In many companies across the globe, if something goes wrong, the go-to response is to start finger pointing and finding someone to blame. In aviation though, we sure like to think we’re better than that, but are we really? As the aviation industry has developed over the years, we’ve learnt that the old school blame approach leads to a toxic environment. Blame also takes away the opportunity to learn from mistakes. A just culture aims to improve this. So what exactly is the power of a just culture, how can we contribute to it, and what are the dangers of a blame culture?
In this article, we will explore some shocking experiences of blame culture and the ins and outs of just culture. We’ll also look at just culture’s potential benefits for organisations, and all of us who work in aviation. How can we implement and support a culture where mistakes can be openly discussed? All of this doesn’t just apply to aviation, it’s also very relevant in medicine and any other industry where safety is crucial.
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What is Just Culture?
Just culture is the opposite of a blame culture. The UK CAA defines it as:
We all know we will inevitably screw up at some point in our career. Pilots are human, and humans aren’t perfect. This isn’t anything to be ashamed of. We need to find ways to accept this and make sure it is mitigated for, in the best way possible! Blame and shame don’t usually benefit the overall system in the long run, in fact it’s proven to hurt it!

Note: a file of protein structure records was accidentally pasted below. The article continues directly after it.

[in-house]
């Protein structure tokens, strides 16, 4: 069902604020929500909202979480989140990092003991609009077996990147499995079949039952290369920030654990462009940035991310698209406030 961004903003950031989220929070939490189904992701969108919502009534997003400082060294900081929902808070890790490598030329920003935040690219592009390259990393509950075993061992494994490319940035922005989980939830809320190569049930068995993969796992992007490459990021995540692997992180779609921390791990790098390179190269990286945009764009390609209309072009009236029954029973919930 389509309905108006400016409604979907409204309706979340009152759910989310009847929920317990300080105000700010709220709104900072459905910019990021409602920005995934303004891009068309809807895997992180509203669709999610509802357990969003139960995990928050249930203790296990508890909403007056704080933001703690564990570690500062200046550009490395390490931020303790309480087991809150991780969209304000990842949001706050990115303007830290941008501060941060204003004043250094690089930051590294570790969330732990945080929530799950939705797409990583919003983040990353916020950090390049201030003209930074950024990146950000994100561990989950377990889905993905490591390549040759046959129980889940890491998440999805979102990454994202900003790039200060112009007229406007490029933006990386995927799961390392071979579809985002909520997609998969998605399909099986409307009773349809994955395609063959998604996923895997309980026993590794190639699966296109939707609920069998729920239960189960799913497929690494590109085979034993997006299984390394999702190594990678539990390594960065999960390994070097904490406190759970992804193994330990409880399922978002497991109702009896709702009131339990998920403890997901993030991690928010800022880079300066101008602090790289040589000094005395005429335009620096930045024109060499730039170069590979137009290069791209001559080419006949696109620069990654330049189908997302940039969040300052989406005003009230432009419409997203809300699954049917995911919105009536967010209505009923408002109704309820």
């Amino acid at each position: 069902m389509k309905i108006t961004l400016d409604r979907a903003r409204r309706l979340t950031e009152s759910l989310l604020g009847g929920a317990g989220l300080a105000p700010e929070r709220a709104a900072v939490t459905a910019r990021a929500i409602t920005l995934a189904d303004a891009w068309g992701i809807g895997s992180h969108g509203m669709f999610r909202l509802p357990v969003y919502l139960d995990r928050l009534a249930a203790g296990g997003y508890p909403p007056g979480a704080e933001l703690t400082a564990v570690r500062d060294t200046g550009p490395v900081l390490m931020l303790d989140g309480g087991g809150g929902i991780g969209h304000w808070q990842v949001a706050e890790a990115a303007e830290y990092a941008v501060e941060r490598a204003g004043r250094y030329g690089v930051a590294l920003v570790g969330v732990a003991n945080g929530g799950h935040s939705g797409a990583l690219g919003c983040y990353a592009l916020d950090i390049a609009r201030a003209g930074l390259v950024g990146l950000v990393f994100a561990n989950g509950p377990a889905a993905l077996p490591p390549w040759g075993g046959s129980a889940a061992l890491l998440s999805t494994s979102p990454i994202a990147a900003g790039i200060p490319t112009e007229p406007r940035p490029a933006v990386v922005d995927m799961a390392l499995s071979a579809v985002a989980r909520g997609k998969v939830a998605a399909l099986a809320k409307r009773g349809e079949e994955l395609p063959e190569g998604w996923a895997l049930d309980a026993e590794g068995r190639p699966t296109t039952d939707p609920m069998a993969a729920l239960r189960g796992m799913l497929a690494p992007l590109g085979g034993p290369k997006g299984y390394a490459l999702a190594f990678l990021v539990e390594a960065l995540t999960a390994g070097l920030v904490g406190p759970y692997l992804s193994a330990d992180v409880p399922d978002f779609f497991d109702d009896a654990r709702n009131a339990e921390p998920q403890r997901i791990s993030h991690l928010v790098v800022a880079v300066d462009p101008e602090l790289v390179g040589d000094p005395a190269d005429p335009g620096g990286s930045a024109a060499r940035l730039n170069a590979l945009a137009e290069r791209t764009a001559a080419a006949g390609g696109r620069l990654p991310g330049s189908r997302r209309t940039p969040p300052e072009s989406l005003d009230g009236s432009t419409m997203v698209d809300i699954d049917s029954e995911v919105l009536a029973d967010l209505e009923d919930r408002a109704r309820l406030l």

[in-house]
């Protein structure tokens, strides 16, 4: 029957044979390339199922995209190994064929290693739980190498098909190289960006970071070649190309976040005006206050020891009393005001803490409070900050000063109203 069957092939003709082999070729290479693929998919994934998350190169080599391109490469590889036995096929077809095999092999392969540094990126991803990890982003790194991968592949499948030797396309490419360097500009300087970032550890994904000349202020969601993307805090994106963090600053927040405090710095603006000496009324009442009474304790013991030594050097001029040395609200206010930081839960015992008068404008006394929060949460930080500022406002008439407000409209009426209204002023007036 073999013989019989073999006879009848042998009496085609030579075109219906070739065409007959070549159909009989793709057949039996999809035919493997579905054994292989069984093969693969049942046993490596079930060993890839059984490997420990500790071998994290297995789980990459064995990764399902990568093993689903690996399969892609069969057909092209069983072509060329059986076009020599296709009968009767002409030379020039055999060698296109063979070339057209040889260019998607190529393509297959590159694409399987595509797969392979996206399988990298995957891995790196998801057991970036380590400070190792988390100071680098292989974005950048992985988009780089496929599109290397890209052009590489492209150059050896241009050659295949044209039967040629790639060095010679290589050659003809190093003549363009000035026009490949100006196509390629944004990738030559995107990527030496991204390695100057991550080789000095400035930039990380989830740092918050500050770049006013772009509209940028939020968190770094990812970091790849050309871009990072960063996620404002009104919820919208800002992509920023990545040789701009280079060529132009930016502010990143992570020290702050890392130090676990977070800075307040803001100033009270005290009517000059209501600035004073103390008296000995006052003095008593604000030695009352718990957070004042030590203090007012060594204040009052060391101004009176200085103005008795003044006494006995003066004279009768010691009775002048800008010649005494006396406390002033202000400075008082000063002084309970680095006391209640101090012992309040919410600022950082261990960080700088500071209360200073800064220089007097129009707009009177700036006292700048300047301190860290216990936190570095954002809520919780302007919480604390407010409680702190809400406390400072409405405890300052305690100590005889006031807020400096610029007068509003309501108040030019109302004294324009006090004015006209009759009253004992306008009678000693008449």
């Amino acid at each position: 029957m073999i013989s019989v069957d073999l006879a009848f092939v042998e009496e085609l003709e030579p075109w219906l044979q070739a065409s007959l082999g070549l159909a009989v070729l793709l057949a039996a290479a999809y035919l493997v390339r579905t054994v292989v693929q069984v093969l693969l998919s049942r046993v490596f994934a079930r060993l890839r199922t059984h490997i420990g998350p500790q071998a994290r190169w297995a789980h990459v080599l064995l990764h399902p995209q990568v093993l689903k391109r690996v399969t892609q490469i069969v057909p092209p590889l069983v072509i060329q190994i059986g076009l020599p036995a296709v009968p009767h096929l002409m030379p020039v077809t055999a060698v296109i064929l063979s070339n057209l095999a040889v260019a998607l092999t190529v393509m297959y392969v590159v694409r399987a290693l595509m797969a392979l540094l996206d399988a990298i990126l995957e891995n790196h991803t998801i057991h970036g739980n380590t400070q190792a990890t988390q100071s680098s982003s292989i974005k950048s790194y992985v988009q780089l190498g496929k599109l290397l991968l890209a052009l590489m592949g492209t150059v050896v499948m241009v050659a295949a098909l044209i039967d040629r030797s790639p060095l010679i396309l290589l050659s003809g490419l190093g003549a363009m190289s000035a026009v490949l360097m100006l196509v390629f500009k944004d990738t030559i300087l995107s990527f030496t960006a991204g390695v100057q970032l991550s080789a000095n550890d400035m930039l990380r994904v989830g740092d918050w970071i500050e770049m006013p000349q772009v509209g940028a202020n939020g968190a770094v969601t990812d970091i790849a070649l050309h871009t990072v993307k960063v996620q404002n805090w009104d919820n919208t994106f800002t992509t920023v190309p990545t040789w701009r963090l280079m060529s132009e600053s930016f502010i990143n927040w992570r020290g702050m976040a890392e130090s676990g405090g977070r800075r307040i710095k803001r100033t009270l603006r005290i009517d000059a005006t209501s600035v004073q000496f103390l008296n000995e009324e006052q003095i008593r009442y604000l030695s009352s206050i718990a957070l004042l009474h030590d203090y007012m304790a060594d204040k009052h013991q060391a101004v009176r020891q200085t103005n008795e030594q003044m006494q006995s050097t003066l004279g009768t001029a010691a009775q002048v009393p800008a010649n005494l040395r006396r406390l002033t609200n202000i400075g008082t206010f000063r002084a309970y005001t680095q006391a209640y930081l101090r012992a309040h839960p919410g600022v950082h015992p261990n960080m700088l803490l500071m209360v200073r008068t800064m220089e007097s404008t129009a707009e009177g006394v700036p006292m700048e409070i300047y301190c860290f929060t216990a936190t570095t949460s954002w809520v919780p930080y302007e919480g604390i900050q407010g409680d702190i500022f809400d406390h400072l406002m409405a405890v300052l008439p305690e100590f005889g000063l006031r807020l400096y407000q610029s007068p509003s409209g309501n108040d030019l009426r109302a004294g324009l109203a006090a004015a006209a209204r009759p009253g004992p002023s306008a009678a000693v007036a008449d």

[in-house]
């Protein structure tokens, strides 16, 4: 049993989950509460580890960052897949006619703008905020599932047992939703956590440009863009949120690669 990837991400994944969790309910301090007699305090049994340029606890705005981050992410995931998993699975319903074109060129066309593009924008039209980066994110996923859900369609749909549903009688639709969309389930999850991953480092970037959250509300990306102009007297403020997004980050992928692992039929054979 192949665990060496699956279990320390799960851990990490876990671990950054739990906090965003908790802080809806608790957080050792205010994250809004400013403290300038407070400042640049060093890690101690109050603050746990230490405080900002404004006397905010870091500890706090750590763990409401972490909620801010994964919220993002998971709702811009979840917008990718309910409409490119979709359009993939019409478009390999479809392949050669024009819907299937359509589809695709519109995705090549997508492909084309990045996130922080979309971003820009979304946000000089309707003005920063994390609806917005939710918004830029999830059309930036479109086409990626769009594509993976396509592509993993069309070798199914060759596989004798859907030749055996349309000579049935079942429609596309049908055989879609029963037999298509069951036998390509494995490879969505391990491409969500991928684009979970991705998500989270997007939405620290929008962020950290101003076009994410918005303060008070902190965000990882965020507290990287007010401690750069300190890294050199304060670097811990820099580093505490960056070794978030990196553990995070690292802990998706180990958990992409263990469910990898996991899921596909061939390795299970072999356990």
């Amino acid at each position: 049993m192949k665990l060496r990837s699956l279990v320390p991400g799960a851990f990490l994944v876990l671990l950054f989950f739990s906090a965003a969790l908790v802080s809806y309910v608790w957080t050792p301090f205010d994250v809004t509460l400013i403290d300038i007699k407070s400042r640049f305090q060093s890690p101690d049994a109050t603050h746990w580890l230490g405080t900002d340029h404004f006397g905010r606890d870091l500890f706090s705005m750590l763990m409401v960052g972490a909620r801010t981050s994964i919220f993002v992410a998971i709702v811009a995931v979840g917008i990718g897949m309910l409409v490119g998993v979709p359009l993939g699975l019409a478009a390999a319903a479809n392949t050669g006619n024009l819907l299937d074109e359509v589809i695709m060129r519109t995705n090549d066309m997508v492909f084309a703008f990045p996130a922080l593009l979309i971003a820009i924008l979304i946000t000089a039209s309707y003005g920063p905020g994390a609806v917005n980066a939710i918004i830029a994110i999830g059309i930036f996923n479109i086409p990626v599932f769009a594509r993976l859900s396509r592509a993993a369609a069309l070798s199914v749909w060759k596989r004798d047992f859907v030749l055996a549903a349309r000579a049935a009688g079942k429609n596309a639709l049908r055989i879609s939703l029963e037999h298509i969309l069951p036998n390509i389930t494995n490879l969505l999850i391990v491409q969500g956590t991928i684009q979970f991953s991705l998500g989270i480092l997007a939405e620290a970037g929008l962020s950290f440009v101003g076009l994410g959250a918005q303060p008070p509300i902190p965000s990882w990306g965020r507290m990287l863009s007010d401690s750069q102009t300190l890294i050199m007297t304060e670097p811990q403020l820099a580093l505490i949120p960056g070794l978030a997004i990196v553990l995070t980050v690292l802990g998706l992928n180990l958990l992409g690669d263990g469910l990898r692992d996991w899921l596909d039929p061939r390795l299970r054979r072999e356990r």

Everyone should feel able to raise their hand and say “I screwed up, how can I and others around me learn from this?”. If we don’t have a culture that empowers people to say this, people will simply stop reporting errors and hide mistakes. Without error reporting, there is no learning, without learning, there are no improvements to overall safety. All pretty logical so far, right?
This ‘safety loop’ is shown below. As you can see, just culture is one of the 5 subcultures that work together to create a safety culture:
A just culture recognises that errors are inevitable in complex systems, and that blame is not always useful or fair. Instead, it encourages open communication, learning from mistakes, and supporting people to talk about their mistakes.
When we look at the safety culture pyramid (Patankar, 2010), we can see ‘just’ is again a key part. The pyramid shows how safety culture comes from organisational culture. Basically, the shared values and beliefs of a company, with ‘justness’ coming from our behaviour:
But what about negligence you ask? Good question! Despite what many of us think, just culture doesn’t mean ‘don’t ever hold anyone accountable for anything’. That would also be a recipe for disaster, especially in an industry where safety is the building block of the operation.
There are three levels of behaviour that our actions can be identified as (Reason 1997). First we have unsafe acts, which are mistakes that anyone of us could make. Second is negligent errors, and third malevolent damage or substance abuse for recreation, which especially in the aviation industry is unacceptable: